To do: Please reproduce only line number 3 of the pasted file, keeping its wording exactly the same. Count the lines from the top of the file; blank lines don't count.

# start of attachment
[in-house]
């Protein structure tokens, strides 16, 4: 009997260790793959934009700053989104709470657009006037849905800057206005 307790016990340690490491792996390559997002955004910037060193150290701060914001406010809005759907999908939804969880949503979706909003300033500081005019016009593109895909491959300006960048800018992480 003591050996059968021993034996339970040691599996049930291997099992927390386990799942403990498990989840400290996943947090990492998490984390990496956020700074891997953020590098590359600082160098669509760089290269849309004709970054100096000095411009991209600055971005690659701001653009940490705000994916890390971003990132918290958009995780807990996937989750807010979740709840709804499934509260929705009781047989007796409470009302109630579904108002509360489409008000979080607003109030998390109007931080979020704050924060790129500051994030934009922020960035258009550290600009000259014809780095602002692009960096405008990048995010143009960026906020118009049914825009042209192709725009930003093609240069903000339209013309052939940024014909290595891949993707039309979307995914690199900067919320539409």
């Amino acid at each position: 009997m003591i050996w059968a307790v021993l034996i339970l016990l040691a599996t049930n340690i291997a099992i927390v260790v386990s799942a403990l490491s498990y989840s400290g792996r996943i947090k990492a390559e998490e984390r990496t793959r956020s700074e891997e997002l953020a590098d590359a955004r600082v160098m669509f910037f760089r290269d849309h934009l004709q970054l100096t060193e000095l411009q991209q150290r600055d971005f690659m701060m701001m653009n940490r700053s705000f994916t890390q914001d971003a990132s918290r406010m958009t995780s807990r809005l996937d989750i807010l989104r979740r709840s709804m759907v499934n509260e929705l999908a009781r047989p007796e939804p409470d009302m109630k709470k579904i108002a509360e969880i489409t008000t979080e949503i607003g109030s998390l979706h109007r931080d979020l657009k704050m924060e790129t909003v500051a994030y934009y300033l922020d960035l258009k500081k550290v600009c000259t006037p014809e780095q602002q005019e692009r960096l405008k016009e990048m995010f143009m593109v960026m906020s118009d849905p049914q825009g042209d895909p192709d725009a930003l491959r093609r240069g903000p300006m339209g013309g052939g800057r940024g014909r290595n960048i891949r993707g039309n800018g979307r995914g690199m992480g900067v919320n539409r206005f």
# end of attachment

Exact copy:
């Amino acid at each position: 009997m003591i050996w059968a307790v021993l034996i339970l016990l040691a599996t049930n340690i291997a099992i927390v260790v386990s799942a403990l490491s498990y989840s400290g792996r996943i947090k990492a390559e998490e984390r990496t793959r956020s700074e891997e997002l953020a590098d590359a955004r600082v160098m669509f910037f760089r290269d849309h934009l004709q970054l100096t060193e000095l411009q991209q150290r600055d971005f690659m701060m701001m653009n940490r700053s705000f994916t890390q914001d971003a990132s918290r406010m958009t995780s807990r809005l996937d989750i807010l989104r979740r709840s709804m759907v499934n509260e929705l999908a009781r047989p007796e939804p409470d009302m109630k709470k579904i108002a509360e969880i489409t008000t979080e949503i607003g109030s998390l979706h109007r931080d979020l657009k704050m924060e790129t909003v500051a994030y934009y300033l922020d960035l258009k500081k550290v600009c000259t006037p014809e780095q602002q005019e692009r960096l405008k016009e990048m995010f143009m593109v960026m906020s118009d849905p049914q825009g042209d895909p192709d725009a930003l491959r093609r240069g903000p300006m339209g013309g052939g800057r940024g014909r290595n960048i891949r993707g039309n800018g979307r995914g690199m992480g900067v919320n539409r206005f």